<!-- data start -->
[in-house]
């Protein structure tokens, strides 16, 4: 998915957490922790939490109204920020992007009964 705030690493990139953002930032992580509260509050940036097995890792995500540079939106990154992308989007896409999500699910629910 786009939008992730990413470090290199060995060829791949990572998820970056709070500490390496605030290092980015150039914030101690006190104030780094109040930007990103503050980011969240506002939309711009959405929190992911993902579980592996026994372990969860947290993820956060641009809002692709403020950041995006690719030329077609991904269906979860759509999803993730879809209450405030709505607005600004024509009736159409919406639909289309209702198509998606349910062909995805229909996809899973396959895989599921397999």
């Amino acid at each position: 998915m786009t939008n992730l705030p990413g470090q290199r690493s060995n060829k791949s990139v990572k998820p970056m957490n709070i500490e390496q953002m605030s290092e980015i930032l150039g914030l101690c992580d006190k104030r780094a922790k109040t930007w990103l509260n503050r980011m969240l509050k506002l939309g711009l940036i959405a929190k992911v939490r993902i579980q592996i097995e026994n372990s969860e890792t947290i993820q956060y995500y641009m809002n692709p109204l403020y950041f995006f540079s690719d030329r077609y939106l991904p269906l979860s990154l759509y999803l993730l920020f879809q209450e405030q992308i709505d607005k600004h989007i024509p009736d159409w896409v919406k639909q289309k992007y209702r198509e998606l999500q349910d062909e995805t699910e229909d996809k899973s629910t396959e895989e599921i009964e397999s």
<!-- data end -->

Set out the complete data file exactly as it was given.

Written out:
[in-house]
């Protein structure tokens, strides 16, 4: 998915957490922790939490109204920020992007009964 705030690493990139953002930032992580509260509050940036097995890792995500540079939106990154992308989007896409999500699910629910 786009939008992730990413470090290199060995060829791949990572998820970056709070500490390496605030290092980015150039914030101690006190104030780094109040930007990103503050980011969240506002939309711009959405929190992911993902579980592996026994372990969860947290993820956060641009809002692709403020950041995006690719030329077609991904269906979860759509999803993730879809209450405030709505607005600004024509009736159409919406639909289309209702198509998606349910062909995805229909996809899973396959895989599921397999």
């Amino acid at each position: 998915m786009t939008n992730l705030p990413g470090q290199r690493s060995n060829k791949s990139v990572k998820p970056m957490n709070i500490e390496q953002m605030s290092e980015i930032l150039g914030l101690c992580d006190k104030r780094a922790k109040t930007w990103l509260n503050r980011m969240l509050k506002l939309g711009l940036i959405a929190k992911v939490r993902i579980q592996i097995e026994n372990s969860e890792t947290i993820q956060y995500y641009m809002n692709p109204l403020y950041f995006f540079s690719d030329r077609y939106l991904p269906l979860s990154l759509y999803l993730l920020f879809q209450e405030q992308i709505d607005k600004h989007i024509p009736d159409w896409v919406k639909q289309k992007y209702r198509e998606l999500q349910d062909e995805t699910e229909d996809k899973s629910t396959e895989e599921i009964e397999s």